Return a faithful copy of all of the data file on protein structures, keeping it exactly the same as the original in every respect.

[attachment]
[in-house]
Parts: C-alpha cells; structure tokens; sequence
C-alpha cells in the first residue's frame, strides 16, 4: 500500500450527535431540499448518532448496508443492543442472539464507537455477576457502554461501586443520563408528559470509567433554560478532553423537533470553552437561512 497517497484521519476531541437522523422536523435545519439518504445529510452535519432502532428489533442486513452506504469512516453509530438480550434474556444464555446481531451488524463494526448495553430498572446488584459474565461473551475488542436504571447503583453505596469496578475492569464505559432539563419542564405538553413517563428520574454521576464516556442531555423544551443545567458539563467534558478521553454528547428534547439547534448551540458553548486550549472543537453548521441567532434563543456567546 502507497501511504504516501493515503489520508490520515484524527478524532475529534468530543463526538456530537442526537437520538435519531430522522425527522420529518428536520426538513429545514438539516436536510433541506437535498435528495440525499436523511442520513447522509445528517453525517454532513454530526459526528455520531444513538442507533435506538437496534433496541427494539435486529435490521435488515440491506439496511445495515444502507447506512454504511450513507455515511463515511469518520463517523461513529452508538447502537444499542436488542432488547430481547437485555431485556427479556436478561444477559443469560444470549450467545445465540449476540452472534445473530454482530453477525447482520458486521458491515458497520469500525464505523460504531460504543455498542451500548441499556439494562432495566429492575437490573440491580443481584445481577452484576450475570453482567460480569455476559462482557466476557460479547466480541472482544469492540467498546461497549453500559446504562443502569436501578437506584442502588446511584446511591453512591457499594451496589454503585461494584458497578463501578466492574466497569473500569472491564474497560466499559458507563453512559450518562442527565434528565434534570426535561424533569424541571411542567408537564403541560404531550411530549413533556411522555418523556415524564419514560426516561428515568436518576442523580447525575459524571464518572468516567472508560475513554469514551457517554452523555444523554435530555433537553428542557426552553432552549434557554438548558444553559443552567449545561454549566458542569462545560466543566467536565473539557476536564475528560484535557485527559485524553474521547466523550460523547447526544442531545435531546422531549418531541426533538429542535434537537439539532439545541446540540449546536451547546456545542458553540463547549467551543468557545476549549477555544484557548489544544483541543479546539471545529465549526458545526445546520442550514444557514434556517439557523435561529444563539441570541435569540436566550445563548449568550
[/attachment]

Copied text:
[in-house]
Parts: C-alpha cells; structure tokens; sequence
C-alpha cells in the first residue's frame, strides 16, 4: 500500500450527535431540499448518532448496508443492543442472539464507537455477576457502554461501586443520563408528559470509567433554560478532553423537533470553552437561512 497517497484521519476531541437522523422536523435545519439518504445529510452535519432502532428489533442486513452506504469512516453509530438480550434474556444464555446481531451488524463494526448495553430498572446488584459474565461473551475488542436504571447503583453505596469496578475492569464505559432539563419542564405538553413517563428520574454521576464516556442531555423544551443545567458539563467534558478521553454528547428534547439547534448551540458553548486550549472543537453548521441567532434563543456567546 502507497501511504504516501493515503489520508490520515484524527478524532475529534468530543463526538456530537442526537437520538435519531430522522425527522420529518428536520426538513429545514438539516436536510433541506437535498435528495440525499436523511442520513447522509445528517453525517454532513454530526459526528455520531444513538442507533435506538437496534433496541427494539435486529435490521435488515440491506439496511445495515444502507447506512454504511450513507455515511463515511469518520463517523461513529452508538447502537444499542436488542432488547430481547437485555431485556427479556436478561444477559443469560444470549450467545445465540449476540452472534445473530454482530453477525447482520458486521458491515458497520469500525464505523460504531460504543455498542451500548441499556439494562432495566429492575437490573440491580443481584445481577452484576450475570453482567460480569455476559462482557466476557460479547466480541472482544469492540467498546461497549453500559446504562443502569436501578437506584442502588446511584446511591453512591457499594451496589454503585461494584458497578463501578466492574466497569473500569472491564474497560466499559458507563453512559450518562442527565434528565434534570426535561424533569424541571411542567408537564403541560404531550411530549413533556411522555418523556415524564419514560426516561428515568436518576442523580447525575459524571464518572468516567472508560475513554469514551457517554452523555444523554435530555433537553428542557426552553432552549434557554438548558444553559443552567449545561454549566458542569462545560466543566467536565473539557476536564475528560484535557485527559485524553474521547466523550460523547447526544442531545435531546422531549418531541426533538429542535434537537439539532439545541446540540449546536451547546456545542458553540463547549467551543468557545476549549477555544484557548489544544483541543479546539471545529465549526458545526445546520442550514444557514434556517439557523435561529444563539441570541435569540436566550445563548449568550